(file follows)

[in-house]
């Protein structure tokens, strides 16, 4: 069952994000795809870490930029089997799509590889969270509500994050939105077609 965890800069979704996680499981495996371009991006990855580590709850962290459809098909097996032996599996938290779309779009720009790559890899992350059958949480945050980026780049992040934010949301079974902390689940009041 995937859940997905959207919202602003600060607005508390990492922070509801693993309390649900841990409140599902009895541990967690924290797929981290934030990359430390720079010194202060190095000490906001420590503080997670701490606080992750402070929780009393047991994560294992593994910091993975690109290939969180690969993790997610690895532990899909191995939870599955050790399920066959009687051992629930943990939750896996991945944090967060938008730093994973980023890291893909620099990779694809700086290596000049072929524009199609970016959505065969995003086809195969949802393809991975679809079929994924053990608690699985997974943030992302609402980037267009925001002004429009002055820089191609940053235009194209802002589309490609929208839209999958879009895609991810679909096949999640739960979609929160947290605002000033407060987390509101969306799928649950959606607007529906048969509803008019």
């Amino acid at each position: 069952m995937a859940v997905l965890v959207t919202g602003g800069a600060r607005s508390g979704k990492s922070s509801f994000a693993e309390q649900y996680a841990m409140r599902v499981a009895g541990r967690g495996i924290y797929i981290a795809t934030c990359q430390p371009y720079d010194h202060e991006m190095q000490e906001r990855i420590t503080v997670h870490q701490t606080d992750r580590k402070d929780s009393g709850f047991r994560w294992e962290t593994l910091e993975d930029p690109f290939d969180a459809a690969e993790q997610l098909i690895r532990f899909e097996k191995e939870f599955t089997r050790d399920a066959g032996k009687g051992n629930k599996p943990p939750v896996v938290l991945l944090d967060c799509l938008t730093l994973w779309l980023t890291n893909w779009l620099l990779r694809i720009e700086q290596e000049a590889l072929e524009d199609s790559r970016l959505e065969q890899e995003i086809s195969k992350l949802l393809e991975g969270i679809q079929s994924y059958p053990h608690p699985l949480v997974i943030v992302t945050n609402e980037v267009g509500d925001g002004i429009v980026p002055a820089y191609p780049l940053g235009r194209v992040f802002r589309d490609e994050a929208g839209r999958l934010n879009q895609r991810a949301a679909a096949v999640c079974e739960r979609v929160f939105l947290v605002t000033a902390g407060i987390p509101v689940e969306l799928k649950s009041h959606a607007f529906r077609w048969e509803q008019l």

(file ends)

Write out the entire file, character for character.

[in-house]
């Protein structure tokens, strides 16, 4: 069952994000795809870490930029089997799509590889969270509500994050939105077609 965890800069979704996680499981495996371009991006990855580590709850962290459809098909097996032996599996938290779309779009720009790559890899992350059958949480945050980026780049992040934010949301079974902390689940009041 995937859940997905959207919202602003600060607005508390990492922070509801693993309390649900841990409140599902009895541990967690924290797929981290934030990359430390720079010194202060190095000490906001420590503080997670701490606080992750402070929780009393047991994560294992593994910091993975690109290939969180690969993790997610690895532990899909191995939870599955050790399920066959009687051992629930943990939750896996991945944090967060938008730093994973980023890291893909620099990779694809700086290596000049072929524009199609970016959505065969995003086809195969949802393809991975679809079929994924053990608690699985997974943030992302609402980037267009925001002004429009002055820089191609940053235009194209802002589309490609929208839209999958879009895609991810679909096949999640739960979609929160947290605002000033407060987390509101969306799928649950959606607007529906048969509803008019």
């Amino acid at each position: 069952m995937a859940v997905l965890v959207t919202g602003g800069a600060r607005s508390g979704k990492s922070s509801f994000a693993e309390q649900y996680a841990m409140r599902v499981a009895g541990r967690g495996i924290y797929i981290a795809t934030c990359q430390p371009y720079d010194h202060e991006m190095q000490e906001r990855i420590t503080v997670h870490q701490t606080d992750r580590k402070d929780s009393g709850f047991r994560w294992e962290t593994l910091e993975d930029p690109f290939d969180a459809a690969e993790q997610l098909i690895r532990f899909e097996k191995e939870f599955t089997r050790d399920a066959g032996k009687g051992n629930k599996p943990p939750v896996v938290l991945l944090d967060c799509l938008t730093l994973w779309l980023t890291n893909w779009l620099l990779r694809i720009e700086q290596e000049a590889l072929e524009d199609s790559r970016l959505e065969q890899e995003i086809s195969k992350l949802l393809e991975g969270i679809q079929s994924y059958p053990h608690p699985l949480v997974i943030v992302t945050n609402e980037v267009g509500d925001g002004i429009v980026p002055a820089y191609p780049l940053g235009r194209v992040f802002r589309d490609e994050a929208g839209r999958l934010n879009q895609r991810a949301a679909a096949v999640c079974e739960r979609v929160f939105l947290v605002t000033a902390g407060i987390p509101v689940e969306l799928k649950s009041h959606a607007f529906r077609w048969e509803q008019l």